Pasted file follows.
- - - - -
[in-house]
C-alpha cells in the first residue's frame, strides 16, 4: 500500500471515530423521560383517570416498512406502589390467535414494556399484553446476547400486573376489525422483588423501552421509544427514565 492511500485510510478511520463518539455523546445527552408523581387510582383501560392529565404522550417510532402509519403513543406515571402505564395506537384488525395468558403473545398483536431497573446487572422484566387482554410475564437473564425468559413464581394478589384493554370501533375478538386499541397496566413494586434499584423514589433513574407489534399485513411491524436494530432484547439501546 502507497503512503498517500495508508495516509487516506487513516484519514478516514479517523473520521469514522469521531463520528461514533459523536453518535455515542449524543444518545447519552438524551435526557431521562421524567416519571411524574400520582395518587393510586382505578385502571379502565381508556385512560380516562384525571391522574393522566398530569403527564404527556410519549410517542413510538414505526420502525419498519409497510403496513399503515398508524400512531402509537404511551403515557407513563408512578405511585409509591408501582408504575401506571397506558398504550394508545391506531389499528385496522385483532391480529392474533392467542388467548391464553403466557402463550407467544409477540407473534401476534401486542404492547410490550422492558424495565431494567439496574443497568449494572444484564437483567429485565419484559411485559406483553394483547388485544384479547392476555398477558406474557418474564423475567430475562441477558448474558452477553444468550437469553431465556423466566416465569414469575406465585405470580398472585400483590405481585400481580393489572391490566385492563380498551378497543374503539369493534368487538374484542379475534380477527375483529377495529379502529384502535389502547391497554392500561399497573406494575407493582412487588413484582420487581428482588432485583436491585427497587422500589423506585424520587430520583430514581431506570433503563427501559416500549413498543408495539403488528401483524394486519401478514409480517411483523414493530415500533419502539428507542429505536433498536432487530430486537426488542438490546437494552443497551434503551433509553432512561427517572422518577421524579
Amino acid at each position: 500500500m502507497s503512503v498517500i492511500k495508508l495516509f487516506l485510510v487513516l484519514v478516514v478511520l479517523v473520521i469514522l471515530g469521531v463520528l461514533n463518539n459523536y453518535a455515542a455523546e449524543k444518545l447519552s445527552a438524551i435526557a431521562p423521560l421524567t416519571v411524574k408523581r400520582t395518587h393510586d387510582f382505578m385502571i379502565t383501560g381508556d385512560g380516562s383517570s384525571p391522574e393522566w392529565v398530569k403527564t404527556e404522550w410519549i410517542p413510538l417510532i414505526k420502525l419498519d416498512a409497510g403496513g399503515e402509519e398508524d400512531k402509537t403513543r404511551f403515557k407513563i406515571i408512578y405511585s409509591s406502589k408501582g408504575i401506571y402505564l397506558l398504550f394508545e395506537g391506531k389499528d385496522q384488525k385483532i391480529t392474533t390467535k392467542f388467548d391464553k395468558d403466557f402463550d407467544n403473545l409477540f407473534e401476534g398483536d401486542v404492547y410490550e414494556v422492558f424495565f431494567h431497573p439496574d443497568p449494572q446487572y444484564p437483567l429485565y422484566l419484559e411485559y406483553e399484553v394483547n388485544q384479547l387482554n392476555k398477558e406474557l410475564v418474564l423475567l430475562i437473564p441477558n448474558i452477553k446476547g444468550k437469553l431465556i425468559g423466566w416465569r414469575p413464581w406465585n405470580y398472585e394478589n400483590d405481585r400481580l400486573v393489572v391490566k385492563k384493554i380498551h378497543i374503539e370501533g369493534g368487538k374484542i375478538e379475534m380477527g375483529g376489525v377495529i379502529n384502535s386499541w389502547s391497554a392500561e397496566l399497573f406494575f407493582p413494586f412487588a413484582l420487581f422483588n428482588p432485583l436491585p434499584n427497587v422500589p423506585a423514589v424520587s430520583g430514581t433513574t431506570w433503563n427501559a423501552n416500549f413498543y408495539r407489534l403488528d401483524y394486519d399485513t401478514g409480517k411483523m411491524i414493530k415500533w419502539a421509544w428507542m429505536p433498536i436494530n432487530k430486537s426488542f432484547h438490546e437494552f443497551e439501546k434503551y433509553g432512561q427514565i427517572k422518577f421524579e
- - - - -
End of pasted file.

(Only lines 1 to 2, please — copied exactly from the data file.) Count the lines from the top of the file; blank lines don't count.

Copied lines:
[in-house]
C-alpha cells in the first residue's frame, strides 16, 4: 500500500471515530423521560383517570416498512406502589390467535414494556399484553446476547400486573376489525422483588423501552421509544427514565 492511500485510510478511520463518539455523546445527552408523581387510582383501560392529565404522550417510532402509519403513543406515571402505564395506537384488525395468558403473545398483536431497573446487572422484566387482554410475564437473564425468559413464581394478589384493554370501533375478538386499541397496566413494586434499584423514589433513574407489534399485513411491524436494530432484547439501546 502507497503512503498517500495508508495516509487516506487513516484519514478516514479517523473520521469514522469521531463520528461514533459523536453518535455515542449524543444518545447519552438524551435526557431521562421524567416519571411524574400520582395518587393510586382505578385502571379502565381508556385512560380516562384525571391522574393522566398530569403527564404527556410519549410517542413510538414505526420502525419498519409497510403496513399503515398508524400512531402509537404511551403515557407513563408512578405511585409509591408501582408504575401506571397506558398504550394508545391506531389499528385496522385483532391480529392474533392467542388467548391464553403466557402463550407467544409477540407473534401476534401486542404492547410490550422492558424495565431494567439496574443497568449494572444484564437483567429485565419484559411485559406483553394483547388485544384479547392476555398477558406474557418474564423475567430475562441477558448474558452477553444468550437469553431465556423466566416465569414469575406465585405470580398472585400483590405481585400481580393489572391490566385492563380498551378497543374503539369493534368487538374484542379475534380477527375483529377495529379502529384502535389502547391497554392500561399497573406494575407493582412487588413484582420487581428482588432485583436491585427497587422500589423506585424520587430520583430514581431506570433503563427501559416500549413498543408495539403488528401483524394486519401478514409480517411483523414493530415500533419502539428507542429505536433498536432487530430486537426488542438490546437494552443497551434503551433509553432512561427517572422518577421524579